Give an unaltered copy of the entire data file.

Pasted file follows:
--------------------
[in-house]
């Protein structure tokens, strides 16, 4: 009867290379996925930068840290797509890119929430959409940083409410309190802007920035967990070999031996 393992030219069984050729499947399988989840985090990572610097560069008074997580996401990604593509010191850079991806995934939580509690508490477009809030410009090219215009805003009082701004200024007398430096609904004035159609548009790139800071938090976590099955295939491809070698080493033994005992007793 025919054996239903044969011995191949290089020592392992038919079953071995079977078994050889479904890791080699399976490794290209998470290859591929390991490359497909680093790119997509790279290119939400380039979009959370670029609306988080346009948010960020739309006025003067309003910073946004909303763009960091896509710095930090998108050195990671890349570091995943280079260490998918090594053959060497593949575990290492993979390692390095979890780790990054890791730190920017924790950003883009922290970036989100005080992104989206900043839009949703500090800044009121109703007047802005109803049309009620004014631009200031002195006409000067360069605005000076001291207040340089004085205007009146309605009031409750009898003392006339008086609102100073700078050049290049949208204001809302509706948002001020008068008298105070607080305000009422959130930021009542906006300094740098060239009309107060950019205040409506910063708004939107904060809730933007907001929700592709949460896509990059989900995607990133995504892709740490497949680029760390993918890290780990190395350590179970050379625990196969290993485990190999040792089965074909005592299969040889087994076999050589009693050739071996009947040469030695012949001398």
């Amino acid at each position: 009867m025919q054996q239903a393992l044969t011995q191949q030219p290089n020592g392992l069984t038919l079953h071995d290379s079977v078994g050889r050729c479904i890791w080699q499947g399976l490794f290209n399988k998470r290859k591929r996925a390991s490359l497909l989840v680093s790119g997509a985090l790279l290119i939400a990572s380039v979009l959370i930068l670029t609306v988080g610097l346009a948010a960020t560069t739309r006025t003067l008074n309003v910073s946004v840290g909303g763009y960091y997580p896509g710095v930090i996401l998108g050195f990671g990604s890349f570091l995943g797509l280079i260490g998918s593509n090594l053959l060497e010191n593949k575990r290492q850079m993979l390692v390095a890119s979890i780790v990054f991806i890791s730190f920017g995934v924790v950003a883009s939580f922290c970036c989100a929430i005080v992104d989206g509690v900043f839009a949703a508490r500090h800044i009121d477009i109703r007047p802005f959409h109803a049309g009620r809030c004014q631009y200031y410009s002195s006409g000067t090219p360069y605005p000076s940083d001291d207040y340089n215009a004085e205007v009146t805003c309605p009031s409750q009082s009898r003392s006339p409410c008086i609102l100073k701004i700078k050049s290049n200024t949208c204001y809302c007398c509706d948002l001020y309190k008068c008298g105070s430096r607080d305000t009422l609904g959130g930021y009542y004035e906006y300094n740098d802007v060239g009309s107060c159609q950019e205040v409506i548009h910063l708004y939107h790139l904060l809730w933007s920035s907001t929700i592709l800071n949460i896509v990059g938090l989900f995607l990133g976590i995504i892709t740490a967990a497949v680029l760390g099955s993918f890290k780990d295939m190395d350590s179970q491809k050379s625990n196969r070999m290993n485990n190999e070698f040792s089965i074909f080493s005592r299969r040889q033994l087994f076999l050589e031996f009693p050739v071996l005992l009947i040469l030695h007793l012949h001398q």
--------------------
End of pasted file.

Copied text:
[in-house]
């Protein structure tokens, strides 16, 4: 009867290379996925930068840290797509890119929430959409940083409410309190802007920035967990070999031996 393992030219069984050729499947399988989840985090990572610097560069008074997580996401990604593509010191850079991806995934939580509690508490477009809030410009090219215009805003009082701004200024007398430096609904004035159609548009790139800071938090976590099955295939491809070698080493033994005992007793 025919054996239903044969011995191949290089020592392992038919079953071995079977078994050889479904890791080699399976490794290209998470290859591929390991490359497909680093790119997509790279290119939400380039979009959370670029609306988080346009948010960020739309006025003067309003910073946004909303763009960091896509710095930090998108050195990671890349570091995943280079260490998918090594053959060497593949575990290492993979390692390095979890780790990054890791730190920017924790950003883009922290970036989100005080992104989206900043839009949703500090800044009121109703007047802005109803049309009620004014631009200031002195006409000067360069605005000076001291207040340089004085205007009146309605009031409750009898003392006339008086609102100073700078050049290049949208204001809302509706948002001020008068008298105070607080305000009422959130930021009542906006300094740098060239009309107060950019205040409506910063708004939107904060809730933007907001929700592709949460896509990059989900995607990133995504892709740490497949680029760390993918890290780990190395350590179970050379625990196969290993485990190999040792089965074909005592299969040889087994076999050589009693050739071996009947040469030695012949001398």
């Amino acid at each position: 009867m025919q054996q239903a393992l044969t011995q191949q030219p290089n020592g392992l069984t038919l079953h071995d290379s079977v078994g050889r050729c479904i890791w080699q499947g399976l490794f290209n399988k998470r290859k591929r996925a390991s490359l497909l989840v680093s790119g997509a985090l790279l290119i939400a990572s380039v979009l959370i930068l670029t609306v988080g610097l346009a948010a960020t560069t739309r006025t003067l008074n309003v910073s946004v840290g909303g763009y960091y997580p896509g710095v930090i996401l998108g050195f990671g990604s890349f570091l995943g797509l280079i260490g998918s593509n090594l053959l060497e010191n593949k575990r290492q850079m993979l390692v390095a890119s979890i780790v990054f991806i890791s730190f920017g995934v924790v950003a883009s939580f922290c970036c989100a929430i005080v992104d989206g509690v900043f839009a949703a508490r500090h800044i009121d477009i109703r007047p802005f959409h109803a049309g009620r809030c004014q631009y200031y410009s002195s006409g000067t090219p360069y605005p000076s940083d001291d207040y340089n215009a004085e205007v009146t805003c309605p009031s409750q009082s009898r003392s006339p409410c008086i609102l100073k701004i700078k050049s290049n200024t949208c204001y809302c007398c509706d948002l001020y309190k008068c008298g105070s430096r607080d305000t009422l609904g959130g930021y009542y004035e906006y300094n740098d802007v060239g009309s107060c159609q950019e205040v409506i548009h910063l708004y939107h790139l904060l809730w933007s920035s907001t929700i592709l800071n949460i896509v990059g938090l989900f995607l990133g976590i995504i892709t740490a967990a497949v680029l760390g099955s993918f890290k780990d295939m190395d350590s179970q491809k050379s625990n196969r070999m290993n485990n190999e070698f040792s089965i074909f080493s005592r299969r040889q033994l087994f076999l050589e031996f009693p050739v071996l005992l009947i040469l030695h007793l012949h001398q």